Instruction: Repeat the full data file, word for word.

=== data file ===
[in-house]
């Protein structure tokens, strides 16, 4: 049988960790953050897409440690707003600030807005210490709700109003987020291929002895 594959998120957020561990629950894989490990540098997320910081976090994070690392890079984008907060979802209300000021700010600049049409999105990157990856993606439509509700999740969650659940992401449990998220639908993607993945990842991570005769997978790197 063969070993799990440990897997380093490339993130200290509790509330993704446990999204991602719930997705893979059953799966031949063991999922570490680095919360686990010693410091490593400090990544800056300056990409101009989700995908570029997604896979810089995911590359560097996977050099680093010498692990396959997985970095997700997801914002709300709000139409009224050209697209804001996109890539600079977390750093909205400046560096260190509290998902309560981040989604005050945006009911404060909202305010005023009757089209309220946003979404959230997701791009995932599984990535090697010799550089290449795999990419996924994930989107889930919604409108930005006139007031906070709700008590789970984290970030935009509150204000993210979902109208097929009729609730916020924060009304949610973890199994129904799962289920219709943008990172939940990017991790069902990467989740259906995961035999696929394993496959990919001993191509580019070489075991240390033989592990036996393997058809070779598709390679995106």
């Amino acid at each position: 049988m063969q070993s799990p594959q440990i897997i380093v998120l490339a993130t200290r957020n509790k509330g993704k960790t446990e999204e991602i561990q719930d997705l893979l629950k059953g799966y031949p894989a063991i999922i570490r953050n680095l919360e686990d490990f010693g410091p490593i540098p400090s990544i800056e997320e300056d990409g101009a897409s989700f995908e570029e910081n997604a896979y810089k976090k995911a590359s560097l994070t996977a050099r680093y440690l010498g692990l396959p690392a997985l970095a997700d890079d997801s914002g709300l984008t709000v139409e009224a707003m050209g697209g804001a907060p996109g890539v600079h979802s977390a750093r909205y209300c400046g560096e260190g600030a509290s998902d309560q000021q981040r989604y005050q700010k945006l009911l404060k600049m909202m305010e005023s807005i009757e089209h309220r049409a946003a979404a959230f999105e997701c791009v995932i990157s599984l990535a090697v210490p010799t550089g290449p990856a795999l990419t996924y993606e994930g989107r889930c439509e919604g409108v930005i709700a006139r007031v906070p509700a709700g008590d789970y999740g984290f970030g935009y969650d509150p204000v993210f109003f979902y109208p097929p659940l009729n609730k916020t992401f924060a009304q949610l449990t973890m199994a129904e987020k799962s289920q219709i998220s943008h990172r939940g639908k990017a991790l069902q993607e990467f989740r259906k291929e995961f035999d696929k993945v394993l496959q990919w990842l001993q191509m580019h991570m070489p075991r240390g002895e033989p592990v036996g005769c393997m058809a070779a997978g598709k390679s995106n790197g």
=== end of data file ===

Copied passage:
[in-house]
């Protein structure tokens, strides 16, 4: 049988960790953050897409440690707003600030807005210490709700109003987020291929002895 594959998120957020561990629950894989490990540098997320910081976090994070690392890079984008907060979802209300000021700010600049049409999105990157990856993606439509509700999740969650659940992401449990998220639908993607993945990842991570005769997978790197 063969070993799990440990897997380093490339993130200290509790509330993704446990999204991602719930997705893979059953799966031949063991999922570490680095919360686990010693410091490593400090990544800056300056990409101009989700995908570029997604896979810089995911590359560097996977050099680093010498692990396959997985970095997700997801914002709300709000139409009224050209697209804001996109890539600079977390750093909205400046560096260190509290998902309560981040989604005050945006009911404060909202305010005023009757089209309220946003979404959230997701791009995932599984990535090697010799550089290449795999990419996924994930989107889930919604409108930005006139007031906070709700008590789970984290970030935009509150204000993210979902109208097929009729609730916020924060009304949610973890199994129904799962289920219709943008990172939940990017991790069902990467989740259906995961035999696929394993496959990919001993191509580019070489075991240390033989592990036996393997058809070779598709390679995106």
């Amino acid at each position: 049988m063969q070993s799990p594959q440990i897997i380093v998120l490339a993130t200290r957020n509790k509330g993704k960790t446990e999204e991602i561990q719930d997705l893979l629950k059953g799966y031949p894989a063991i999922i570490r953050n680095l919360e686990d490990f010693g410091p490593i540098p400090s990544i800056e997320e300056d990409g101009a897409s989700f995908e570029e910081n997604a896979y810089k976090k995911a590359s560097l994070t996977a050099r680093y440690l010498g692990l396959p690392a997985l970095a997700d890079d997801s914002g709300l984008t709000v139409e009224a707003m050209g697209g804001a907060p996109g890539v600079h979802s977390a750093r909205y209300c400046g560096e260190g600030a509290s998902d309560q000021q981040r989604y005050q700010k945006l009911l404060k600049m909202m305010e005023s807005i009757e089209h309220r049409a946003a979404a959230f999105e997701c791009v995932i990157s599984l990535a090697v210490p010799t550089g290449p990856a795999l990419t996924y993606e994930g989107r889930c439509e919604g409108v930005i709700a006139r007031v906070p509700a709700g008590d789970y999740g984290f970030g935009y969650d509150p204000v993210f109003f979902y109208p097929p659940l009729n609730k916020t992401f924060a009304q949610l449990t973890m199994a129904e987020k799962s289920q219709i998220s943008h990172r939940g639908k990017a991790l069902q993607e990467f989740r259906k291929e995961f035999d696929k993945v394993l496959q990919w990842l001993q191509m580019h991570m070489p075991r240390g002895e033989p592990v036996g005769c393997m058809a070779a997978g598709k390679s995106n790197g």